Becky McKinnell of IBec has come full circle as an one of the first clients of MCED who now gives back by sitting on the MCED Board. As an entrepreneur she believes in loving what she does and that building a company should be fun.
McKinnell started her first company, iBec Creative in 2006 the day after graduating from University of Southern Maine. She taught herself web development, design and digital marketing and was able to grow her company to over $1mm in revenue in 6 years by bootstrapping. She currently has 14 full time employees and 200 happy clients around the country who are growing their businesses.
In 2010 McKinnell combined forces with Mark Girr to start her second company, iKNO Intranet (iknointranet.com), a social intranet software designed for companies between 50 and 500 employees that need an easy and intuitive way to communicate online.
She has been honored to be featured in Business Week's Top 25 Entrepreneurs 25 and Under, awarded Small Business Administration's Young Entrepreneur of the year, and is a recipient of the Stevie Women in Business Award.
Here she talks about what entrepreneurs need to know about getting started in business, the benefits of locating her business in Maine and her most satisfying moment in business.
Q. You have the distinction of having been an MCED client company while starting your business, seeing that business flourish into a lasting enterprise, and now have come full circle to sit on the MCED Board.
A. When I first started my business in 2006, I was a part of of MCED’s business incubator at Southern Maine Community College. At that time, I had just graduated from USM and it gave me a space that I could go to ‘work’ each day and focus on growing my business. Being with other entrepreneurs who were also trying to launch their companies was invaluable. The initial friends I made at MCED gave me confidence that I could be successful and were the best sounding boards. Many of them became my first clients and we still work with them today.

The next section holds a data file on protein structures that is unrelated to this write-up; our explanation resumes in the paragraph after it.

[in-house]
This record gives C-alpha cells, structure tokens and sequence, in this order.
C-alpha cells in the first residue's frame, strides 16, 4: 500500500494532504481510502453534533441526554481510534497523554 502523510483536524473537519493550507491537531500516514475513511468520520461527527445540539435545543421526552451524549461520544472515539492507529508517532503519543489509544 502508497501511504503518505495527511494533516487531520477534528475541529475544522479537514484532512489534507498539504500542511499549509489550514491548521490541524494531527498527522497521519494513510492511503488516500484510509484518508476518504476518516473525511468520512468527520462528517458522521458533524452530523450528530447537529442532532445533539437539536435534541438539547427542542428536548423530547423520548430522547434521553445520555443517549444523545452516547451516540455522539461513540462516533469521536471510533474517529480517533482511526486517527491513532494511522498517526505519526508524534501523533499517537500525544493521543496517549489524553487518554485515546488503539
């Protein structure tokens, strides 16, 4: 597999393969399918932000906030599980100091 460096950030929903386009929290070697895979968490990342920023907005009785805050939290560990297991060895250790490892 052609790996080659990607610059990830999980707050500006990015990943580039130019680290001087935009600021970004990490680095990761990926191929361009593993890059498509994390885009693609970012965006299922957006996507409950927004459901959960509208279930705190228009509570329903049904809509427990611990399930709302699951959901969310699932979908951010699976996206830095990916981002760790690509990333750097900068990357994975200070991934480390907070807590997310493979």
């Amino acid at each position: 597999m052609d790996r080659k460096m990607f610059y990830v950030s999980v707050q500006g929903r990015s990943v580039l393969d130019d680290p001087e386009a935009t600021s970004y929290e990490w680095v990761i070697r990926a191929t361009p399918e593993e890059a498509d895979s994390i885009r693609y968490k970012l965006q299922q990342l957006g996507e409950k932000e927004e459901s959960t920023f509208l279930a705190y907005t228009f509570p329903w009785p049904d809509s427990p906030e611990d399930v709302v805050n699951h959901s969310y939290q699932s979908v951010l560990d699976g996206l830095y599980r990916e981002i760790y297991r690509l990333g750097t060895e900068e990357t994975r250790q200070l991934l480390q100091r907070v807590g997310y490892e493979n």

Q. Given that overview, what changes have you seen or would you like to see implemented to help entrepreneurs flourish in our state?
A. I think we need to continue to facilitate building relationships with other entrepreneurs in similar industries or lifecycle stages. When you’re starting out (or even if you’ve been in business for decades) it’s the network of like-minded entrepreneurs and mentors that is there for you when times are tough or you feel stuck and need advice.
Q. You decided right of college that you wanted to be a business owner and you've been very successful at making that happen. What three pieces of advice would you give to entrepreneur wanna-be's?
A. Thank you :) There are a couple of mantras that I used to say to myself starting out and still do today:
Everything you do counts
Every email you write, every first impression you make, it all contributes to your personal brand and reputation so give it your best.
Successful people do the things that unsuccessful people are unwilling to do.
Get yourself into those uncomfortable situations! Eventually they become easier, but you have to take the first step.
Be a nice person
Caring about people and being honest goes a long way.
Q. You have a spectacular office right on the waterfront and Portland has become a hot property. With the city now being on what seems like everyone's top ten list of places to live and work, what is the impact on your business? Has the attention brought more competition, more qualified employees, or other challenges?
A. We are finding a rising number of applicants are coming from out of state. It’s not intentional, but right now 11/12 of our team members did not grow up in Maine. Everyone has great things to say about Portland and the quality of life Maine has to offer. Overall it’s been a positive for us and I feel lucky that I moved to Maine too!
Q. What has been your most satisfying moment in business?
A. I remember the first time one of my employees purchased their first house-- it made me realize how closely tied the business I created was to helping my employees achieve milestones in their life. I feel like I have created a place for people to not only get a paycheck, but be engaged and have fun at work and I’m proud of that.